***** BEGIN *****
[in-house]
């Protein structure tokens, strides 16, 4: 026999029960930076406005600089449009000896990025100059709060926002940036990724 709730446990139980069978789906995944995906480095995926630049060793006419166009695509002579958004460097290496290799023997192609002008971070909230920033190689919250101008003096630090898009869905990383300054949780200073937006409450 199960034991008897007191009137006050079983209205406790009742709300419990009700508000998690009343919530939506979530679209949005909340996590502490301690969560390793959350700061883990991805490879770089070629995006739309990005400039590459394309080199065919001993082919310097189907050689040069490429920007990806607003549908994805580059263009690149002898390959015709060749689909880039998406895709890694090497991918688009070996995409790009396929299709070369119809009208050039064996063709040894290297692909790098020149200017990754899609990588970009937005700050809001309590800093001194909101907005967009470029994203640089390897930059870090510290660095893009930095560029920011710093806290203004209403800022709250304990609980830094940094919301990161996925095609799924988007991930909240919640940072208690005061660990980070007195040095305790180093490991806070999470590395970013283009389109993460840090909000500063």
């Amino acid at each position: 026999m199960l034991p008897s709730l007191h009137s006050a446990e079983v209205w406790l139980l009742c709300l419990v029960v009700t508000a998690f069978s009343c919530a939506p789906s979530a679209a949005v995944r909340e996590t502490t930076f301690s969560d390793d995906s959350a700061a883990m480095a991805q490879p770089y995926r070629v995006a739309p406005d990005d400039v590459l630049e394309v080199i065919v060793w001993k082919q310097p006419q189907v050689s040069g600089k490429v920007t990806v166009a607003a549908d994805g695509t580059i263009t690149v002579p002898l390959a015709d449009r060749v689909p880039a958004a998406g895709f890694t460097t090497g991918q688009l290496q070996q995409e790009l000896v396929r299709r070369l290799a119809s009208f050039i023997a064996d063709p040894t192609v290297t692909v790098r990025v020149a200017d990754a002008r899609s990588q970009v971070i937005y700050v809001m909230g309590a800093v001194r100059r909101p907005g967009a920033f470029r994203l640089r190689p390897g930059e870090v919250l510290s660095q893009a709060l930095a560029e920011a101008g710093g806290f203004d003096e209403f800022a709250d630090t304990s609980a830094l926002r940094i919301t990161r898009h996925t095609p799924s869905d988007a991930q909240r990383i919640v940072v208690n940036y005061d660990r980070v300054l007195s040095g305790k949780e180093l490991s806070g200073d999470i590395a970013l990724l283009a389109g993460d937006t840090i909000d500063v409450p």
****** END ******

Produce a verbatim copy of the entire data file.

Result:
[in-house]
């Protein structure tokens, strides 16, 4: 026999029960930076406005600089449009000896990025100059709060926002940036990724 709730446990139980069978789906995944995906480095995926630049060793006419166009695509002579958004460097290496290799023997192609002008971070909230920033190689919250101008003096630090898009869905990383300054949780200073937006409450 199960034991008897007191009137006050079983209205406790009742709300419990009700508000998690009343919530939506979530679209949005909340996590502490301690969560390793959350700061883990991805490879770089070629995006739309990005400039590459394309080199065919001993082919310097189907050689040069490429920007990806607003549908994805580059263009690149002898390959015709060749689909880039998406895709890694090497991918688009070996995409790009396929299709070369119809009208050039064996063709040894290297692909790098020149200017990754899609990588970009937005700050809001309590800093001194909101907005967009470029994203640089390897930059870090510290660095893009930095560029920011710093806290203004209403800022709250304990609980830094940094919301990161996925095609799924988007991930909240919640940072208690005061660990980070007195040095305790180093490991806070999470590395970013283009389109993460840090909000500063």
């Amino acid at each position: 026999m199960l034991p008897s709730l007191h009137s006050a446990e079983v209205w406790l139980l009742c709300l419990v029960v009700t508000a998690f069978s009343c919530a939506p789906s979530a679209a949005v995944r909340e996590t502490t930076f301690s969560d390793d995906s959350a700061a883990m480095a991805q490879p770089y995926r070629v995006a739309p406005d990005d400039v590459l630049e394309v080199i065919v060793w001993k082919q310097p006419q189907v050689s040069g600089k490429v920007t990806v166009a607003a549908d994805g695509t580059i263009t690149v002579p002898l390959a015709d449009r060749v689909p880039a958004a998406g895709f890694t460097t090497g991918q688009l290496q070996q995409e790009l000896v396929r299709r070369l290799a119809s009208f050039i023997a064996d063709p040894t192609v290297t692909v790098r990025v020149a200017d990754a002008r899609s990588q970009v971070i937005y700050v809001m909230g309590a800093v001194r100059r909101p907005g967009a920033f470029r994203l640089r190689p390897g930059e870090v919250l510290s660095q893009a709060l930095a560029e920011a101008g710093g806290f203004d003096e209403f800022a709250d630090t304990s609980a830094l926002r940094i919301t990161r898009h996925t095609p799924s869905d988007a991930q909240r990383i919640v940072v208690n940036y005061d660990r980070v300054l007195s040095g305790k949780e180093l490991s806070g200073d999470i590395a970013l990724l283009a389109g993460d937006t840090i909000d500063v409450p």